In Henrik Ibsen’s 1882 play “An Enemy of the People,” Dr. Thomas Stockmann tries to tell his town that its popular tourist baths are so polluted that they sicken those who visit them for a cure. The town, led by Stockmann’s brother the mayor, brands Stockmann an alarmist rather than face the expensive repairs that must be made.
The world has changed since 1882, but people have not. We still tend not just to blame the bearer of bad news, but to vilify him — or her, in our modern times.
Meredith Whitney is a Wall Street analyst who was best known, until recently, for having been part of the minority that forecast big problems for the banking industry before the credit crisis began in earnest. She has since become even more prominent because of her prediction that scores of America municipalities, as many as 100 of them, are in such bad financial condition that they may default on their debts. This opinion has thrown the municipal bond market into turmoil. It has also triggered attacks against Whitney from players in that market.
Whitney may be correct, or she may be mistaken. Analysts are not oracles. Their opinions are just opinions. The choice to listen or not lies with us. When people’s pocketbooks are threatened, however, it is sometimes hard for them to keep this in perspective. Often, those with a great deal to lose will strike back, rather than say “thanks for the heads-up.”
Rep. Patrick McHenry, R-N.C., is striking back. He tried to haul Whitney in front of his House panel to justify her negative comments on the municipal bond market. Whitney has declined to appear in front of the House Oversight and Government Reform Committee, having astutely decided she has more pressing business than to appear as a punching bag before the cameras. McHenry darkly warned, however, that “she’s going to be part of the hearing, whether or not she participates.”
Instead of targeting Whitney, McHenry might do more good by focusing on the seriously flawed manner in which state and local governments manage their finances, including the information they give or don’t give to the people buying their bonds.
After all, Whitney is not responsible for the alleged misconduct that prompted the Securities and Exchange Commission to bring securities fraud charges against the state of New Jersey. Nor is she responsible for the issues that led the SEC to investigate bond issues in Illinois, Rhode Island and the city of Harrisburg, Pa.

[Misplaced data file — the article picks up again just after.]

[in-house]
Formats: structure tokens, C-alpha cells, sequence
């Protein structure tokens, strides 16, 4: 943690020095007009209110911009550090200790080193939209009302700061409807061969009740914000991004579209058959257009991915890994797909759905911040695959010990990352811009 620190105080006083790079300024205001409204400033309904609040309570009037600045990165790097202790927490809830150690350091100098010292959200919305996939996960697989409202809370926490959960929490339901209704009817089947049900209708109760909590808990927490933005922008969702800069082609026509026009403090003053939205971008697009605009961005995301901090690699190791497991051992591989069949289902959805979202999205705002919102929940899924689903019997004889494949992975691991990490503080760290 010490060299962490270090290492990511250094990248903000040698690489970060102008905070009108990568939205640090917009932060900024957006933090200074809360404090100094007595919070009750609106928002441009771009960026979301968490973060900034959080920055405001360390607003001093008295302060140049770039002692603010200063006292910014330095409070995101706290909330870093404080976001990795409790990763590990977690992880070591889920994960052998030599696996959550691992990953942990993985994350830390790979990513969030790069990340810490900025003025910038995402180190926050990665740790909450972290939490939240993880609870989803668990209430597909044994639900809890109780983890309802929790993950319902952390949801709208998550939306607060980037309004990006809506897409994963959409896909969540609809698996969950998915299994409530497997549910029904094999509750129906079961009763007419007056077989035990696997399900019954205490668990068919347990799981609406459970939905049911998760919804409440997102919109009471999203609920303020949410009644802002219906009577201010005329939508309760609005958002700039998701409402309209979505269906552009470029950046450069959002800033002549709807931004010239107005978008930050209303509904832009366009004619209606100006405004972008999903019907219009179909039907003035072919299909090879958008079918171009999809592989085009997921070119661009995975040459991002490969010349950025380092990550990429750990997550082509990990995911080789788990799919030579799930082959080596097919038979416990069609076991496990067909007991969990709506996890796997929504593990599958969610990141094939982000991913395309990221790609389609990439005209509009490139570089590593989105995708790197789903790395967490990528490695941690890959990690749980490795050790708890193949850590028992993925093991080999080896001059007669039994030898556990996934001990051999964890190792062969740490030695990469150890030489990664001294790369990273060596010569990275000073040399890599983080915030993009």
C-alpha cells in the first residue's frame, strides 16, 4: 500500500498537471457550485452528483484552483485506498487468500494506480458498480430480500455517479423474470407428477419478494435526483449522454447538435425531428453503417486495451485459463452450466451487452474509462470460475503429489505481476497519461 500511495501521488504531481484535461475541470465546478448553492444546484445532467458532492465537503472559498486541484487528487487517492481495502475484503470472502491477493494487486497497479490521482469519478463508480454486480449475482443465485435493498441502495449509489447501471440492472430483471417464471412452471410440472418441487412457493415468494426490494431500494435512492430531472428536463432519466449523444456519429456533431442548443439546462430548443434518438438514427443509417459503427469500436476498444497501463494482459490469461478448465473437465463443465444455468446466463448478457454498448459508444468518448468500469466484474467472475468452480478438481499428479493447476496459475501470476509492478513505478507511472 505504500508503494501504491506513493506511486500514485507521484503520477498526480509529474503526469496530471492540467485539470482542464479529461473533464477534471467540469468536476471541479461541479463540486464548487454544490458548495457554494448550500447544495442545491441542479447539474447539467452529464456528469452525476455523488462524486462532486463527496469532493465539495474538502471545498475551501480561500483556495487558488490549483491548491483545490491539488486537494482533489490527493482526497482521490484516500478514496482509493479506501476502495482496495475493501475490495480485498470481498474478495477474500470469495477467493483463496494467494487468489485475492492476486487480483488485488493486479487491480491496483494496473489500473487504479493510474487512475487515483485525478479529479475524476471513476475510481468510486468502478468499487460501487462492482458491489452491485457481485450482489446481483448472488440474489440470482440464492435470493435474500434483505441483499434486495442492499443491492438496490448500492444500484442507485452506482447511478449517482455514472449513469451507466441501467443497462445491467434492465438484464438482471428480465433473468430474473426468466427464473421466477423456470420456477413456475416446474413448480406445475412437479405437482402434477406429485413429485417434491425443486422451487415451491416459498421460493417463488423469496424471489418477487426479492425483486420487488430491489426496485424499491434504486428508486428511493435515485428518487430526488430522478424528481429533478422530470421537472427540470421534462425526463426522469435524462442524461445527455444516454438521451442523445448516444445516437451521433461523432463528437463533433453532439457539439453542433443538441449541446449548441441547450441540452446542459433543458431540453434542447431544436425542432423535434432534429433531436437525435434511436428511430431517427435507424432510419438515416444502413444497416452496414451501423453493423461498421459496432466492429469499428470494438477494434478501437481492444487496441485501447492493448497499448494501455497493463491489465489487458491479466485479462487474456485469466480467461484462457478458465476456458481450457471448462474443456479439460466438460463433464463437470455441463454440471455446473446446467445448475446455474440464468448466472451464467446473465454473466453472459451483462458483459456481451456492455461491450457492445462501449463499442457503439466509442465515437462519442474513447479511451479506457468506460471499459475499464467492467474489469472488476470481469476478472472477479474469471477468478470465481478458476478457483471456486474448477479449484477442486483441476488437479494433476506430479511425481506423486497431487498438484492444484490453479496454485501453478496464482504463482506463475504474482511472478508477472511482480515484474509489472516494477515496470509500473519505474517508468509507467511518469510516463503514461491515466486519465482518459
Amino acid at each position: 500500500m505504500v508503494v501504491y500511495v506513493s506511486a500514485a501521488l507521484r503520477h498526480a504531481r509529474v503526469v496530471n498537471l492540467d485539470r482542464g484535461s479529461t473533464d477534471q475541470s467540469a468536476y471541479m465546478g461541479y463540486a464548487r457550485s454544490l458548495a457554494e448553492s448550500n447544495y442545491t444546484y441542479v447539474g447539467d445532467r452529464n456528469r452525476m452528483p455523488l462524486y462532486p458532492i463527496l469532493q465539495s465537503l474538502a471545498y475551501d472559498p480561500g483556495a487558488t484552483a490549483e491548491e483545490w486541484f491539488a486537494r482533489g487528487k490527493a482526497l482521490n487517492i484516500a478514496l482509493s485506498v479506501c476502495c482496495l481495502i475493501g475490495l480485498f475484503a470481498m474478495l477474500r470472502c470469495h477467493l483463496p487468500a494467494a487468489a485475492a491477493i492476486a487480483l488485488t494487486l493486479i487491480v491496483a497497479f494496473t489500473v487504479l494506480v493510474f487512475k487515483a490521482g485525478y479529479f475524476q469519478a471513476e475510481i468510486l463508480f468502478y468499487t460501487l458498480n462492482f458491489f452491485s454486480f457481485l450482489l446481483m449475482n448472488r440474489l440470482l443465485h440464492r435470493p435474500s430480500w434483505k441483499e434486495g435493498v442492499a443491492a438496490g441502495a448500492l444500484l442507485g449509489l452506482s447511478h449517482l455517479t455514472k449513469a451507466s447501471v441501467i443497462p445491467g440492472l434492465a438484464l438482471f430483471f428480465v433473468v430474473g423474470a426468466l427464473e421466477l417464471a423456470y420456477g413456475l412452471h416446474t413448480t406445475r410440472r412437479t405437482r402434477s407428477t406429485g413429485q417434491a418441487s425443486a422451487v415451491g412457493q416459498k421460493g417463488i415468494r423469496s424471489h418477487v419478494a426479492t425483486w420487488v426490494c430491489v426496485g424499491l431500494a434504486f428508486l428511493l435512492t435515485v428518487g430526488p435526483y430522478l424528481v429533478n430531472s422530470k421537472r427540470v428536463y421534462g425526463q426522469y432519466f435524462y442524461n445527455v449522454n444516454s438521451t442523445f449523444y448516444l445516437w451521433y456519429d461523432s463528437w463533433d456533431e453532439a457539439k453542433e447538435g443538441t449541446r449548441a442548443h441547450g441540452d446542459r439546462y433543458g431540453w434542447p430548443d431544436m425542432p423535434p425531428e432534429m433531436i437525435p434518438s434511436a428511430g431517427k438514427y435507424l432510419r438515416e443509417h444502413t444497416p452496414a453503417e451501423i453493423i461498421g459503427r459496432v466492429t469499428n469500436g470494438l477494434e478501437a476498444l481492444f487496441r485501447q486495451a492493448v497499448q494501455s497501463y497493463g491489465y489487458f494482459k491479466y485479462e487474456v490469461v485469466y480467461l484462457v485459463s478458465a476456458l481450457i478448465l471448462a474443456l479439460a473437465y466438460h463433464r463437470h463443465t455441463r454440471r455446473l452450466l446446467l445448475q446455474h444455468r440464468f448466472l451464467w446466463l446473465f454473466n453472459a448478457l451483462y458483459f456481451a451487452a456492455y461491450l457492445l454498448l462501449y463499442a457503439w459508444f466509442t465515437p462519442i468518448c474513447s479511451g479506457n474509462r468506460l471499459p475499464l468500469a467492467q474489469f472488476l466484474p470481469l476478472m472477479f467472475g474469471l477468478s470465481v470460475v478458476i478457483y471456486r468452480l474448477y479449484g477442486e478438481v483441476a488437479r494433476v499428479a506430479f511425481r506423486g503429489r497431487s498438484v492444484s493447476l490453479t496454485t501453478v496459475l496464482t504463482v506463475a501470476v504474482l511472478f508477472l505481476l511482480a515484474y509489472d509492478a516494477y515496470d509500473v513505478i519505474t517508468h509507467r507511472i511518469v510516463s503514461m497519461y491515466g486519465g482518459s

It is not Whitney’s fault that municipalities from one end of the country to the other have underfunded their pension plans, or that they have made costly promises, mostly but not exclusively to unions, that they are unlikely to be able to keep. She did not write the laws and contracts that put the city of Pittsburgh, with an aging and shrinking population, in a $700 million hole.
Besides questions of blame, in the larger scheme, it is important to remember that financial Cassandras are not always correct — nor would anyone expect them to be. Even when they are right, it does not necessarily follow that an investor will profit from taking their advice. Anyone who understands investing should know this, including bond buyers, bond sellers, regulators and even legislators like McHenry.
Consider the case of Nouriel Roubini. Roubini, an NYU economist, is best known for predicting the mortgage meltdown as early as 2006. At the time, his voice was a lone one, and his opinions earned him the nickname “Dr. Doom.”
Of course, it was obvious when the markets crashed in late 2008 that Roubini had been right. At that point, he correctly predicted that we were about to experience a deep recession and a slow, painful recovery.
By early 2009, as the markets slid lower — the S&P 500 Index had dipped below 700, briefly — Roubini predicted that a further decline to 600 was a certainty, and a drop to 500 was possible. He advised stricken investors to stay away from stocks for the rest of 2009.
Most people who took his advice at that point suffered for it. Even as he made this prediction, the market had begun a rapid rally that carried the index up to 1,115 by the end of the year — a rise of more than 60 percent from the market bottom. Most of the other risky assets Roubini warned against rallied too. This month, the S&P has been trading above 1,300.
Roubini continues to be known as Dr. Doom.
As it turns out, Roubini was right about the economy but wrong about the consequences in the stock market. That isn’t unexpected. Nobody can really claim to predict short-term moves in the markets anyway, which Roubini now has reason to remember. Economists are paid to forecast the direction of the economy, not investments.
Does this mean Congress should investigate Roubini? Not at all. He is entitled to his opinions, on both the economy and the markets, just as Whitney is entitled to hers and I am entitled to mine. I may respect people like Whitney and Roubini enough to pay attention to their thoughts — or I may not — but in the end, it is up to me to decide which advice to follow.
There are many things wrong with the municipal finance market. Meredith Whitney is not one of those things, no matter her accuracy or lack thereof. There are a lot of people who would rather not hear what she has to say. Branding Whitney an enemy of the people says much more about the rest of us than it says about Whitney.
As Ibsen’s Dr. Stockmann put it, “the strongest man in the world is the man who stands most alone.”